The StaBlox system uses five core tunnel construction components. The construction begins with a base component that spans the bottom of the tunnel and mates to the side wall blocks. The side wall blocks are 18 in. long x 9 in. high. Each block contains two 4.5 in. dia. openings. An orifice insert with an engineered inside diameter is installed in each opening. In addition to orifice inserts, these openings can hold ancillary parts, such as tie-rods inside the tunnels, which connect the two tunnel walls and replace buttresses as an additional support structure. These tie-rods can be easily removed and replaced during outages to allow easy access down the tunnel interior for inspection or repairs. At the top of the tunnel is a lightweight slab that mates to the side walls. In order to allow for a completely mortar-free construction, the slabs also employ a shiplap joint to prevent any gas bypass through the tunnel slabs. Every component of this system is designed to accommodate its own thermal expansion. In order to eliminate any gas bypass through the expansion joints, a fibre gasketing system is employed.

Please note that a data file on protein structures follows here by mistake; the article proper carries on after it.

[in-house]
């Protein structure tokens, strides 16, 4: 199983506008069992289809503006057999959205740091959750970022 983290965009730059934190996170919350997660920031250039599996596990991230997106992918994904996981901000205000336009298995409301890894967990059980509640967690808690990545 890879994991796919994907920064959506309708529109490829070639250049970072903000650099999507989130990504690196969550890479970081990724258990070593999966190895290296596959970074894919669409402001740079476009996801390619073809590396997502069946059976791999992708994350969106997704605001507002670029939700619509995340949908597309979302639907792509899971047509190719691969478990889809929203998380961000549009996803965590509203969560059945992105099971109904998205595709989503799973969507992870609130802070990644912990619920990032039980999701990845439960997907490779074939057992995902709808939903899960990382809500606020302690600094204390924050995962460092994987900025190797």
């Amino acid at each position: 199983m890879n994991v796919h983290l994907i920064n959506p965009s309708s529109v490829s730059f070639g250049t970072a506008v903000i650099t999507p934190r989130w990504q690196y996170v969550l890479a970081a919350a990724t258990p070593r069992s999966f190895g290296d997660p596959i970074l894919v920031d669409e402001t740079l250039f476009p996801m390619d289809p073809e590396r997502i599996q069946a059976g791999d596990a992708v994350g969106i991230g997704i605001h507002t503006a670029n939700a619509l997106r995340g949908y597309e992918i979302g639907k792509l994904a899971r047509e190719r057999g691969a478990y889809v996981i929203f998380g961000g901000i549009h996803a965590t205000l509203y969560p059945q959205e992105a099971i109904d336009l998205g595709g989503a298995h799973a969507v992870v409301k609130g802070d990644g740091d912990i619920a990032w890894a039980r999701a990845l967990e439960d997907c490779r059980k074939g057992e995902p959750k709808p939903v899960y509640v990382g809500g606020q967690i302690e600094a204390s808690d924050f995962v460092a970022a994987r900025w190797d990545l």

Installation procedure
Levelling the floor

Once the conventional brick tunnels were removed, the first and arguably most important task is to carefully prepare the floor for installation. The StaBlox Tunnel System requires a flat surface on which to build. Assembly tolerances and thermal expansion allowances are carefully calculated and quite tight, so any irregularities could create issues at assembly. The StaBlox Tunnel System is considerably lighter than a conventionally constructed tunnel, but if the structure under the floor of the furnace is unstable or badly warped, this should ideally be corrected prior to installation. This proved necessary at one of the sites, where a badly warped I-Beam was cut out and replaced with a straight one. Once the structure was deemed to be acceptable, a levelling castable was used to even out any low spots in the area in which the tunnels will stand. Forms were placed slightly further apart than the tunnel was wide, and the castable was poured into that space. Once that was allowed to cure, an IFB layer was put down followed by wall assembly.